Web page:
Early years providers should ensure that emergency planning and business contingency planning procedures are up to date. Contingency planning should cover what will happen in the event of an increase in local or national virus transmission rates and in the event of an outbreak of Covid-19 infection in the setting or community.
Ensure that you have clear absence policies and that staff are aware of them. The effective management of sickness absence is a key issue for employers, to ensure continuity and stability, and the smooth running of the organisation. Sickness Absence.
Ofsted inspections have now resumed for registered provision, and the revised Early Years inspection handbook is effective from September 2021. Ofsted’s assurance inspections.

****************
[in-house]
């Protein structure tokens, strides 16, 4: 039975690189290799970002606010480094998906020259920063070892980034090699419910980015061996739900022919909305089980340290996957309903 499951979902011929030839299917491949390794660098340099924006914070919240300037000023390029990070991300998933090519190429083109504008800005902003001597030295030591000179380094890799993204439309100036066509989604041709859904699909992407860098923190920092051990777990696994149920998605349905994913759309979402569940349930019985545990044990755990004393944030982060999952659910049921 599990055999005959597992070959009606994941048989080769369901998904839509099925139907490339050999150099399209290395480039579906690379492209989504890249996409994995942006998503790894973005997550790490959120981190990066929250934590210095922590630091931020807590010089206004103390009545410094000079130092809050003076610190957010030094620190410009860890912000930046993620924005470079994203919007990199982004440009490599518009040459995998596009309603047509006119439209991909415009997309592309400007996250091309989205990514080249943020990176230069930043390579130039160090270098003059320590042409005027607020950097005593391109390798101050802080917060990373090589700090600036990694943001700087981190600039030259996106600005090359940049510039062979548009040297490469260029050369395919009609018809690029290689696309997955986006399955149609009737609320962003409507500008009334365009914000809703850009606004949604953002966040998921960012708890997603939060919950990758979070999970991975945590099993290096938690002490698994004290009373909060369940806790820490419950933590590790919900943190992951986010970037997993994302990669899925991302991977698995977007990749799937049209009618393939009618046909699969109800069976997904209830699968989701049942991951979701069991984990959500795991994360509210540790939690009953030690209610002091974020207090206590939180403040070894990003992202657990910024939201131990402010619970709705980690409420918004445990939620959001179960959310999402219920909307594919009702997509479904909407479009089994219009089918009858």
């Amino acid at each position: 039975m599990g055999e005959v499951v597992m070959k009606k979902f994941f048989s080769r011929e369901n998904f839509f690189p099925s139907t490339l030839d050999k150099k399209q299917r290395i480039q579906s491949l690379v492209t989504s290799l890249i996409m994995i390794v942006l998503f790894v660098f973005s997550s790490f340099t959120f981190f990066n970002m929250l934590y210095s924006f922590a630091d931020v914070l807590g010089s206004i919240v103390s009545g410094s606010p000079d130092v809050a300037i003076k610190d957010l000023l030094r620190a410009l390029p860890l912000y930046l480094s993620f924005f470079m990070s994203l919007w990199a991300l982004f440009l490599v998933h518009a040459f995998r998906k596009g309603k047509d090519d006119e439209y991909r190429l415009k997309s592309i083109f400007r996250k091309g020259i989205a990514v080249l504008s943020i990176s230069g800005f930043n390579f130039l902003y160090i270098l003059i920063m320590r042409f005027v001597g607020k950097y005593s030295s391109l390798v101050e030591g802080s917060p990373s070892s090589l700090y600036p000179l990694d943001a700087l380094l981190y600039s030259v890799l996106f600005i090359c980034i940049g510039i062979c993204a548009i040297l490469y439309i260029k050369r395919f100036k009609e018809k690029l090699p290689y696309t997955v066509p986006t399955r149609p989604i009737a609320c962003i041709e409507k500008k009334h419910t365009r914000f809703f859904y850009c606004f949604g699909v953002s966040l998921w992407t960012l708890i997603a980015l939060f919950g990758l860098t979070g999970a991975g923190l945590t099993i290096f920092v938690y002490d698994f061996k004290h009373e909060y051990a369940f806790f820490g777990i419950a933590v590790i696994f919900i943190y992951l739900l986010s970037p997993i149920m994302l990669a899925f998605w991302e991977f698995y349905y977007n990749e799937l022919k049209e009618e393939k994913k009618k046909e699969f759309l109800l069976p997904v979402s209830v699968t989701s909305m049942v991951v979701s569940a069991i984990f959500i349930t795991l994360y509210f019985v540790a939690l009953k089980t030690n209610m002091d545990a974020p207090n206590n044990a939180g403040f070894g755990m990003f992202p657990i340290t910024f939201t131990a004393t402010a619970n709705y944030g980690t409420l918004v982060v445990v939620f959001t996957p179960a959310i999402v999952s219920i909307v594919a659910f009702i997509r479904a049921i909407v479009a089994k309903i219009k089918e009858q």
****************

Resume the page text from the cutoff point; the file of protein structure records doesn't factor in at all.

Ofsted must be informed if there is a confirmed case of Covid-19 at a nursery, childminder business or other day care. Tell Ofsted if You Have a Covid-19 Incident at Your Childcare Business.
Vaccines remain the best way for people to protect themselves and their families from infection and early years employers should therefore do all that they can to support the Covid vaccination programme. They should encourage their staff to access vaccinations wherever possible. Full vaccination decreases the risk of catching the virus and reduces the severity of symptoms if the virus is contracted. Following a successful “third” jab booster campaign for adults in the autumn of 2021, the Joint Committee on Vaccination and Immunisation (JCVI) has recommended another booster campaign for vulnerable adults in the spring of 2022. For more information see the NHS Coronavirus (COVID-19) vaccination webpage.
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Last reviewed 4 March 2022